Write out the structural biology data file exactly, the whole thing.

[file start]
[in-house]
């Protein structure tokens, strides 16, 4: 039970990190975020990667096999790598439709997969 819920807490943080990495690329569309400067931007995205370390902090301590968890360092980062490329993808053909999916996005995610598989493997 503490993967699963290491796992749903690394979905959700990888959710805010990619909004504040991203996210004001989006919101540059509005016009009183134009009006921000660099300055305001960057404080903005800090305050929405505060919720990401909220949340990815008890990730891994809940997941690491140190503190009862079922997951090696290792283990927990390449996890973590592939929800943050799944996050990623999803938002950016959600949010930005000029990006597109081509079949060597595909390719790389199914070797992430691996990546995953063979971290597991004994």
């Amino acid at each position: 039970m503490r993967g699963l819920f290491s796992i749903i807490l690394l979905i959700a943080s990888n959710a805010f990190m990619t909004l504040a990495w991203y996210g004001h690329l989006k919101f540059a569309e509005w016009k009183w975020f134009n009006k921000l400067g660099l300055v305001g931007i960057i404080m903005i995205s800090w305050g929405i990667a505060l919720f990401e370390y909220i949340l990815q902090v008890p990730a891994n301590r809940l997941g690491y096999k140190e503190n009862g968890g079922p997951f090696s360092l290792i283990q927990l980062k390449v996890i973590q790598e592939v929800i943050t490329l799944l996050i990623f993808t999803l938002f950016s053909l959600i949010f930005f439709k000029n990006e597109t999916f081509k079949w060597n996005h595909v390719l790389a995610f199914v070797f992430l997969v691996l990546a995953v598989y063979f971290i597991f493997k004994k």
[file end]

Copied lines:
[in-house]
């Protein structure tokens, strides 16, 4: 039970990190975020990667096999790598439709997969 819920807490943080990495690329569309400067931007995205370390902090301590968890360092980062490329993808053909999916996005995610598989493997 503490993967699963290491796992749903690394979905959700990888959710805010990619909004504040991203996210004001989006919101540059509005016009009183134009009006921000660099300055305001960057404080903005800090305050929405505060919720990401909220949340990815008890990730891994809940997941690491140190503190009862079922997951090696290792283990927990390449996890973590592939929800943050799944996050990623999803938002950016959600949010930005000029990006597109081509079949060597595909390719790389199914070797992430691996990546995953063979971290597991004994």
């Amino acid at each position: 039970m503490r993967g699963l819920f290491s796992i749903i807490l690394l979905i959700a943080s990888n959710a805010f990190m990619t909004l504040a990495w991203y996210g004001h690329l989006k919101f540059a569309e509005w016009k009183w975020f134009n009006k921000l400067g660099l300055v305001g931007i960057i404080m903005i995205s800090w305050g929405i990667a505060l919720f990401e370390y909220i949340l990815q902090v008890p990730a891994n301590r809940l997941g690491y096999k140190e503190n009862g968890g079922p997951f090696s360092l290792i283990q927990l980062k390449v996890i973590q790598e592939v929800i943050t490329l799944l996050i990623f993808t999803l938002f950016s053909l959600i949010f930005f439709k000029n990006e597109t999916f081509k079949w060597n996005h595909v390719l790389a995610f199914v070797f992430l997969v691996l990546a995953v598989y063979f971290i597991f493997k004994k």